Over 90% of Americans over the age of 20 have had cavities at some point in their life. In addition to this staggering statistic, nearly 30% of Americans over 20 have untreated cavities. These numbers are incredible given the fact that with preventive care most cavities can be avoided. So how exactly does a cavity start?
The outer layer of a tooth is covered in the strongest substance in the human body, enamel. Over time and without care enamel can still be eroded by acid. When we eat sugary foods, the cavity-causing bacteria in our mouths feed on the sugar as well. As a result they produce acid, which over time wears away the enamel and creates a cavity. This is why removing as much plaque as possible each day is imperative to preventing cavities. There are many factors that increase the risk for developing cavities. These include but are not limited to:
- Poor home care
- A high sugar diet
- Lack of dental care
- Frequent snacking
- Xerostomia (dry mouth)
- Low exposure to fluoride
- History of cavities
- Eating disorders
A cavity often begins with a hyper-white and chalky or brown appearance, this is called demineralization. During this stage, with increased fluoride and good home care, the enamel can still be remineralized. Once the cavity has progressed through the enamel and into the softer layer of tooth (Dentin) it cannot be reversed and will begin to progress more quickly. Without treatment, the decay will eventually reach the pulp chamber of the tooth. This is where the nerve and blood vessels of the tooth lie. If the decay infects the nerve a root canal is required to save the tooth. After a root canal a crown is indicated to provide strength to the tooth and prevent it from fracturing.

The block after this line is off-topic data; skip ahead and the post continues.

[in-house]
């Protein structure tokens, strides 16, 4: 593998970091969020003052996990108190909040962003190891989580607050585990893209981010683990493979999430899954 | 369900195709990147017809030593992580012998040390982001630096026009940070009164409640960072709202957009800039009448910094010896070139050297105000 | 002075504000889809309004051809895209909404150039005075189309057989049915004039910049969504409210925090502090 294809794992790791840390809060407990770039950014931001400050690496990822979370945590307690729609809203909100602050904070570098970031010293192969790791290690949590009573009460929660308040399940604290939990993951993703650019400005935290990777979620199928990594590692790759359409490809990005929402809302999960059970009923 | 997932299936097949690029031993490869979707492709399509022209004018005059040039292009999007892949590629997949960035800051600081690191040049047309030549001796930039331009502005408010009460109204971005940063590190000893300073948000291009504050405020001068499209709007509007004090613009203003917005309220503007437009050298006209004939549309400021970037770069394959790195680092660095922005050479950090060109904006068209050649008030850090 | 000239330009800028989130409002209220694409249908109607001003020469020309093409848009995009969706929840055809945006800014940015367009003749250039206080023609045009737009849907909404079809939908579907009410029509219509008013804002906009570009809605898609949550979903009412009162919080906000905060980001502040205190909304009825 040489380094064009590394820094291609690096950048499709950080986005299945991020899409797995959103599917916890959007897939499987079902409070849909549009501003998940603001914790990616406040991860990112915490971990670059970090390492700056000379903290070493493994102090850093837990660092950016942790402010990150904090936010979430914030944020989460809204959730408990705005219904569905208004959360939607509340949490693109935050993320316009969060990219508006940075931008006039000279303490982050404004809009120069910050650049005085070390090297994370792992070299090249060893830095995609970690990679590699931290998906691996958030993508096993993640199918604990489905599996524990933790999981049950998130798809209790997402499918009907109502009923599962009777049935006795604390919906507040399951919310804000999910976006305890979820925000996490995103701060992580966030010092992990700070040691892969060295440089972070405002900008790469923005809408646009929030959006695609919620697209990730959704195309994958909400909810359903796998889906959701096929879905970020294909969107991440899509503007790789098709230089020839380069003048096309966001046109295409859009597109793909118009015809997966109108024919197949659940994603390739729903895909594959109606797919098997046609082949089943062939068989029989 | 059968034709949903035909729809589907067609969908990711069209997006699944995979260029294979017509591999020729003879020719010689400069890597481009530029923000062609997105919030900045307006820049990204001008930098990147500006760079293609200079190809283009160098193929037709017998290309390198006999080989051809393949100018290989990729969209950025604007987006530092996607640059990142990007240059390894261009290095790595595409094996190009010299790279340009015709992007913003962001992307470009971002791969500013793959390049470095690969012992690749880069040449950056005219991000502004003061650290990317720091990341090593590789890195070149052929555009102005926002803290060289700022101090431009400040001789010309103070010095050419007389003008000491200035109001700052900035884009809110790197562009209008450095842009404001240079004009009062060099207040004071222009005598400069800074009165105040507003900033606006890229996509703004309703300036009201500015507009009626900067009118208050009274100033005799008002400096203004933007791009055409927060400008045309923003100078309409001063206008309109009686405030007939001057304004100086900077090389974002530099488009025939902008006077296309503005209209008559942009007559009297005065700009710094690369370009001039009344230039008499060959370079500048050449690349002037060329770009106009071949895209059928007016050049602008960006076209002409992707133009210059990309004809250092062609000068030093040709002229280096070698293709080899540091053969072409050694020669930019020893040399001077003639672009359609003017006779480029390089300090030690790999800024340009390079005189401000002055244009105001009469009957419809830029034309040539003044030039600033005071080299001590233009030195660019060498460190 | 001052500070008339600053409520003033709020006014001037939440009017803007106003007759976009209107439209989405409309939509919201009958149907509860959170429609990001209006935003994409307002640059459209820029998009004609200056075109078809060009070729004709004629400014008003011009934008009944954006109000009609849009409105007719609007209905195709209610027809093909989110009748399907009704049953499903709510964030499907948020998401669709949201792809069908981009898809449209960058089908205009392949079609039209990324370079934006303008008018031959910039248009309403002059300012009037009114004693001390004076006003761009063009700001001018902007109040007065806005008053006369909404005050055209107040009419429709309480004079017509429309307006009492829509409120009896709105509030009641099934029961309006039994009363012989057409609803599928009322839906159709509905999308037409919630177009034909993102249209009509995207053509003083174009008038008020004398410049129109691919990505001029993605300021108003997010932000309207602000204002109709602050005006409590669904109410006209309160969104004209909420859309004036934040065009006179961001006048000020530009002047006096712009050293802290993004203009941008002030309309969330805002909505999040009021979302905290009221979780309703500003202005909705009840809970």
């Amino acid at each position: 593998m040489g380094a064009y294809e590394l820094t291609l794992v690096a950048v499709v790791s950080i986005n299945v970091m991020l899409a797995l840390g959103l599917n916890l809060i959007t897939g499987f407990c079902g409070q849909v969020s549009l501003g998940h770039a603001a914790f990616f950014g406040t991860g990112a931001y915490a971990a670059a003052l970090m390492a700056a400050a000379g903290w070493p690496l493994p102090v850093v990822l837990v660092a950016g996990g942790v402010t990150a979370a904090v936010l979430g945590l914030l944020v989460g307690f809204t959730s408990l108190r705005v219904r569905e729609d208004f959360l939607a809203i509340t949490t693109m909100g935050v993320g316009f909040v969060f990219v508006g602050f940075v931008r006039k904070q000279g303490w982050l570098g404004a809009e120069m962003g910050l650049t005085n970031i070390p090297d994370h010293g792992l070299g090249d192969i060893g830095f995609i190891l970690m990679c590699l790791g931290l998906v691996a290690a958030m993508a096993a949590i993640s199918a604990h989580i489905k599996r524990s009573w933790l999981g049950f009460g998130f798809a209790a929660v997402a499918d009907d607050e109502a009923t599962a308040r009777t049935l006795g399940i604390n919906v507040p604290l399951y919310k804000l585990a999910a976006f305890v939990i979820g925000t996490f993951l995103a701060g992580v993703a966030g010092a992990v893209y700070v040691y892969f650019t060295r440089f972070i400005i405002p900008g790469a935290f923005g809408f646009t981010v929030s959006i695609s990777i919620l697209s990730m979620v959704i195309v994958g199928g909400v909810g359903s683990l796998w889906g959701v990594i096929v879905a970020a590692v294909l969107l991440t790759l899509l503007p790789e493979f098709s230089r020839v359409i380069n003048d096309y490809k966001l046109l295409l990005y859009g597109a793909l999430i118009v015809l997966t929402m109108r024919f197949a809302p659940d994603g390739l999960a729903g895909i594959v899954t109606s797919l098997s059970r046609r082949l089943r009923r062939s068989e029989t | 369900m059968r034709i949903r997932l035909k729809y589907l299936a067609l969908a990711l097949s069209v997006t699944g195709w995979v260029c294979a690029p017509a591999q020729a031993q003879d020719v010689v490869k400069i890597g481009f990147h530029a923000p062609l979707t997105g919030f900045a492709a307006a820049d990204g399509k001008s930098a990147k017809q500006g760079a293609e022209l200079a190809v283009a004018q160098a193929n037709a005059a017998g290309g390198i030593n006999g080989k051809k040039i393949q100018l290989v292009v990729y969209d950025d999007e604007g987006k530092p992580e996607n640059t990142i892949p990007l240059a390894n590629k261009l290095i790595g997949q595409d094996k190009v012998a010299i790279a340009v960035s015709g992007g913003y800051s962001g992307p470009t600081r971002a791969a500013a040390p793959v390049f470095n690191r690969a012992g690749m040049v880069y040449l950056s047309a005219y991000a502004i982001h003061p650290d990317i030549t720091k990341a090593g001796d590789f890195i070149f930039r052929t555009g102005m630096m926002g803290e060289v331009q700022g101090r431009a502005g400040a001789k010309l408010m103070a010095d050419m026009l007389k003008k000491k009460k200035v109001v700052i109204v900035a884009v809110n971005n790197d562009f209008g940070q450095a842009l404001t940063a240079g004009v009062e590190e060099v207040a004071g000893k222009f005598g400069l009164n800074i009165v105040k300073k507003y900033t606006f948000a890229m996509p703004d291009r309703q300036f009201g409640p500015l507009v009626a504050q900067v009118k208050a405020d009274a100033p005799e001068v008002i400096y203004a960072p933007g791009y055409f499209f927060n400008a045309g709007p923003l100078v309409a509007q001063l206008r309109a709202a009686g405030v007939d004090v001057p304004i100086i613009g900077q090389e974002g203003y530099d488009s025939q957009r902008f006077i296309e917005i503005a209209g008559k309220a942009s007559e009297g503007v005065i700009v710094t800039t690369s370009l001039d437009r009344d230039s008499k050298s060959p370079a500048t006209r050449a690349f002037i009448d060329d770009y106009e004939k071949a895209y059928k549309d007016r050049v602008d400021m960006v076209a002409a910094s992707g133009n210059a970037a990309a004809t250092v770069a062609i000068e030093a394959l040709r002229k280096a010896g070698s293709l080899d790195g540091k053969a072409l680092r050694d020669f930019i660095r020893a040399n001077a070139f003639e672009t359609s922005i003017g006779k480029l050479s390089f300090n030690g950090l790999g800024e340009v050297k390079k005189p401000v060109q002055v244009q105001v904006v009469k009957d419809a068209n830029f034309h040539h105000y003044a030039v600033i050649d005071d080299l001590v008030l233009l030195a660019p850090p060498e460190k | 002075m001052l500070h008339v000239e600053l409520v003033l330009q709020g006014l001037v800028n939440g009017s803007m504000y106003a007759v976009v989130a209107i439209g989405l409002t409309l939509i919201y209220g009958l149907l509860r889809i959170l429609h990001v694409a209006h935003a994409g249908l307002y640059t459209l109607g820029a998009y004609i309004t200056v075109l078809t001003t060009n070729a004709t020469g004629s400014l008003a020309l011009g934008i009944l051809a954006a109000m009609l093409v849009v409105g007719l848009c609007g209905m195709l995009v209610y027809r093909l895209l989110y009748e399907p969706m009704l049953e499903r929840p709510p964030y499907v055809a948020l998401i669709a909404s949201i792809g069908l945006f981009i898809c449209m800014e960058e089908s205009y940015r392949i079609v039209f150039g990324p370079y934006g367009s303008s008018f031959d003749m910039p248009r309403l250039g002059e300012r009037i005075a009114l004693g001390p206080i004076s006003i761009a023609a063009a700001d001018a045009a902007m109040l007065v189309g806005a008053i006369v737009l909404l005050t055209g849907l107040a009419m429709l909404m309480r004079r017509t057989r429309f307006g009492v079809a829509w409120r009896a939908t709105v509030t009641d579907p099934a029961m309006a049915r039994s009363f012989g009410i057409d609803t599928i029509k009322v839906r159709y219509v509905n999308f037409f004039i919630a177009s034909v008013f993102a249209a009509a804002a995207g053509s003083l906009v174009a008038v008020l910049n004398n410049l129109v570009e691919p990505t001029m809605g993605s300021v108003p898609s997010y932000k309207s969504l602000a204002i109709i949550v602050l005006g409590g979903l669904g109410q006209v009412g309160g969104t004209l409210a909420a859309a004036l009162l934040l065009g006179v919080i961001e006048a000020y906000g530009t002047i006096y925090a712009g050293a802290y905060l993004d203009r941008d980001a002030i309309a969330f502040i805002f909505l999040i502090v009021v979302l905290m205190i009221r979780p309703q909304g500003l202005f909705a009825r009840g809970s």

There’s a good chance your part of the 90% of Americans who have had a cavity or two filled in their life.With routine wellness visits we can identify your risk factors, and our dentist and hygienist can formulate a plan to prevent future cavities. If you start to see or feel any signs of a cavity please call us! The sooner we can treat a cavity the better the prognosis and we can then determine what steps can be taken to prevent new cavities from developing.
National Institute of Dental and Craniofacial Research
American Dental Association